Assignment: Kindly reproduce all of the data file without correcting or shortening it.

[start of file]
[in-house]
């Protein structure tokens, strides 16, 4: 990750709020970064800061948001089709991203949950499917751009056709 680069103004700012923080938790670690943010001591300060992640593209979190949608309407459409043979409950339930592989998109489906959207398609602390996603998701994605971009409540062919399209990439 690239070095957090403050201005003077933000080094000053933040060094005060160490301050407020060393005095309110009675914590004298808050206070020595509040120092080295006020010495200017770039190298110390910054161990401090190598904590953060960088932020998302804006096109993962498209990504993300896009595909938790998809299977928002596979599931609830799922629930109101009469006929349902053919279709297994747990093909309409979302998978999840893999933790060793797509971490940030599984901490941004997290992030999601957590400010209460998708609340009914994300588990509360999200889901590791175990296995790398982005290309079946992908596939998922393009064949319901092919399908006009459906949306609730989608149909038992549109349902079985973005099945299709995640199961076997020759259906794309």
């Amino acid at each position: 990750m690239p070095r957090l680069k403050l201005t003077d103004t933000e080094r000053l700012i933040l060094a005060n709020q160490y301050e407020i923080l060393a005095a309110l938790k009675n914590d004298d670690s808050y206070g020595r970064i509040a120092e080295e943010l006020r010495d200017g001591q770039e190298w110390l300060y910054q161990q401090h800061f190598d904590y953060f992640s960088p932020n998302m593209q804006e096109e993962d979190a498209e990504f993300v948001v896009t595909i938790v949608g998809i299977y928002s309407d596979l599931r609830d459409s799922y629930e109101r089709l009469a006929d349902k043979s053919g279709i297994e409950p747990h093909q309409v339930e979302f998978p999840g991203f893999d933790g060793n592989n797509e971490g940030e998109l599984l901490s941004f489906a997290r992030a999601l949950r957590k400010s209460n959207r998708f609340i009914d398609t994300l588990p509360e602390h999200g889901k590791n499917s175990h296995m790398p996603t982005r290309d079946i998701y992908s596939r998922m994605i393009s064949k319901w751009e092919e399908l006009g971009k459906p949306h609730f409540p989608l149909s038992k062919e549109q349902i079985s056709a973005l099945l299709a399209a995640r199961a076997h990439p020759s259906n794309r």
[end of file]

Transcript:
[in-house]
């Protein structure tokens, strides 16, 4: 990750709020970064800061948001089709991203949950499917751009056709 680069103004700012923080938790670690943010001591300060992640593209979190949608309407459409043979409950339930592989998109489906959207398609602390996603998701994605971009409540062919399209990439 690239070095957090403050201005003077933000080094000053933040060094005060160490301050407020060393005095309110009675914590004298808050206070020595509040120092080295006020010495200017770039190298110390910054161990401090190598904590953060960088932020998302804006096109993962498209990504993300896009595909938790998809299977928002596979599931609830799922629930109101009469006929349902053919279709297994747990093909309409979302998978999840893999933790060793797509971490940030599984901490941004997290992030999601957590400010209460998708609340009914994300588990509360999200889901590791175990296995790398982005290309079946992908596939998922393009064949319901092919399908006009459906949306609730989608149909038992549109349902079985973005099945299709995640199961076997020759259906794309």
């Amino acid at each position: 990750m690239p070095r957090l680069k403050l201005t003077d103004t933000e080094r000053l700012i933040l060094a005060n709020q160490y301050e407020i923080l060393a005095a309110l938790k009675n914590d004298d670690s808050y206070g020595r970064i509040a120092e080295e943010l006020r010495d200017g001591q770039e190298w110390l300060y910054q161990q401090h800061f190598d904590y953060f992640s960088p932020n998302m593209q804006e096109e993962d979190a498209e990504f993300v948001v896009t595909i938790v949608g998809i299977y928002s309407d596979l599931r609830d459409s799922y629930e109101r089709l009469a006929d349902k043979s053919g279709i297994e409950p747990h093909q309409v339930e979302f998978p999840g991203f893999d933790g060793n592989n797509e971490g940030e998109l599984l901490s941004f489906a997290r992030a999601l949950r957590k400010s209460n959207r998708f609340i009914d398609t994300l588990p509360e602390h999200g889901k590791n499917s175990h296995m790398p996603t982005r290309d079946i998701y992908s596939r998922m994605i393009s064949k319901w751009e092919e399908l006009g971009k459906p949306h609730f409540p989608l149909s038992k062919e549109q349902i079985s056709a973005l099945l299709a399209a995640r199961a076997h990439p020759s259906n794309r």